Belted Galloway’s Cows in a green field

E9 – Farming & rural businesses

E9.    Support sustainable farm businesses, rural business innovation and diversification, so as to increase the average LFA (Less Favourable area) farm business income to match the national average wage and increase the number of jobs within the sector to 3,250 by 2025.

Rationale: ‘High-nature value’ farming (High Nature Value farming describes low intensity farming systems that are particularly valuable for wildlife, the environment and people) is critical to the long-term well-being of the National Park’s special qualities but many farmers earn less than the minimum wage for the hours worked, and their core agricultural business currently operates at a loss.  The Dales’ average farm business income is £19,000, compared to a national average of £22,800.  Alongside reforms of agri-environment support, there is a need to improve core business profitability – with a renewed focus on improving business margins rather than just business turnover.  Planning policy in the Yorkshire Dales Local plan is supportive of appropriate new farm and rural business development and diversification.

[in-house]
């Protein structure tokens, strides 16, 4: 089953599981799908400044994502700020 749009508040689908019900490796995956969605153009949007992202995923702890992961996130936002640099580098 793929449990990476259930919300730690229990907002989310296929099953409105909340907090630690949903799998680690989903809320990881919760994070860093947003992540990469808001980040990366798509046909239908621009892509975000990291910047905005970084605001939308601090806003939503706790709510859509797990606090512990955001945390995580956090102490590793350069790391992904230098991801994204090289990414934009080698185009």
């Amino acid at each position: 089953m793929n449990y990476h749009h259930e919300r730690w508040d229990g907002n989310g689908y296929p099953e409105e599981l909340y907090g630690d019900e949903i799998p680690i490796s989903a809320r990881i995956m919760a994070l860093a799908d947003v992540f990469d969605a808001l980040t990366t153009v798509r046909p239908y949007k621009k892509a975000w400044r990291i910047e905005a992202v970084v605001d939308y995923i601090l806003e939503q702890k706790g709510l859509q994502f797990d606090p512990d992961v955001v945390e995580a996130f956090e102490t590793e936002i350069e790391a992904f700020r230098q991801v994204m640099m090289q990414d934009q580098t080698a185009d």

Lead partnersCumbria Local Enterprise Partnership; York, North Yorkshire & East Riding Local Enterprise Partnership;

Supporting partners:  Dales Farmer Network; Cumbria Farmer Network; Yorkshire Dales National Park Authority; Forestry Commission;

Further information:         

Cost over 5 years:       £2,000,000

Funding shortfall:       n/a

Related objectives:     A1; A8, A9; B11; C1; C2; D1; D2; D3; D5; D8; E1, E2; E4; E7; F6

Ecosystem services:    Biodiversity; Food provision; Timber provision; Genetic diversity; Recreation; Energy;

Trade-offs:    New economic development has the potential to have impacts on tranquillity (A2); landscape character (A3); important historical buildings (A6) important habitats (C1), and important species (C2).  Management and mitigation of any impacts will be achieved through the policies in the Yorkshire Dales Local Plan.

Baseline: 2,683 people were employed in the rural land-based sector in 2017.

Progress: 3,065 people employed (2018).